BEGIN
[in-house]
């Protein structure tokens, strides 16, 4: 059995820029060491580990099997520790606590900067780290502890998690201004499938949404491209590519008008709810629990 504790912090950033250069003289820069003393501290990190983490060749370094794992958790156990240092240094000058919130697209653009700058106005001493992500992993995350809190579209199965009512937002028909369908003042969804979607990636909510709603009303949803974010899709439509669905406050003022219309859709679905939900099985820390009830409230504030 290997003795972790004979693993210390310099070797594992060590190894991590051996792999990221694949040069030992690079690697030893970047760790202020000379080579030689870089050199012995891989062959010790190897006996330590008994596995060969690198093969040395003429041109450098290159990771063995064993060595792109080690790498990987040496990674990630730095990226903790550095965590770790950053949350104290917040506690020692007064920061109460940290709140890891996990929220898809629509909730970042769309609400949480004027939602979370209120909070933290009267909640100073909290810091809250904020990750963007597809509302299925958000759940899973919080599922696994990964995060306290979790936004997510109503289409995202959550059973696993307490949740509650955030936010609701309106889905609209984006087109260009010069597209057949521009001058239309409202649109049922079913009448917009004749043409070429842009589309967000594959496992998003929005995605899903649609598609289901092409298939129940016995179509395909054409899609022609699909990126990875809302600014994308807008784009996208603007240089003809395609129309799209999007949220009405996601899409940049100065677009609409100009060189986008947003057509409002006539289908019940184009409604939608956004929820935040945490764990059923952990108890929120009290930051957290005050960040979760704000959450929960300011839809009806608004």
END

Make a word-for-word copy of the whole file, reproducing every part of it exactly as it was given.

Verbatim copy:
[in-house]
């Protein structure tokens, strides 16, 4: 059995820029060491580990099997520790606590900067780290502890998690201004499938949404491209590519008008709810629990 504790912090950033250069003289820069003393501290990190983490060749370094794992958790156990240092240094000058919130697209653009700058106005001493992500992993995350809190579209199965009512937002028909369908003042969804979607990636909510709603009303949803974010899709439509669905406050003022219309859709679905939900099985820390009830409230504030 290997003795972790004979693993210390310099070797594992060590190894991590051996792999990221694949040069030992690079690697030893970047760790202020000379080579030689870089050199012995891989062959010790190897006996330590008994596995060969690198093969040395003429041109450098290159990771063995064993060595792109080690790498990987040496990674990630730095990226903790550095965590770790950053949350104290917040506690020692007064920061109460940290709140890891996990929220898809629509909730970042769309609400949480004027939602979370209120909070933290009267909640100073909290810091809250904020990750963007597809509302299925958000759940899973919080599922696994990964995060306290979790936004997510109503289409995202959550059973696993307490949740509650955030936010609701309106889905609209984006087109260009010069597209057949521009001058239309409202649109049922079913009448917009004749043409070429842009589309967000594959496992998003929005995605899903649609598609289901092409298939129940016995179509395909054409899609022609699909990126990875809302600014994308807008784009996208603007240089003809395609129309799209999007949220009405996601899409940049100065677009609409100009060189986008947003057509409002006539289908019940184009409604939608956004929820935040945490764990059923952990108890929120009290930051957290005050960040979760704000959450929960300011839809009806608004």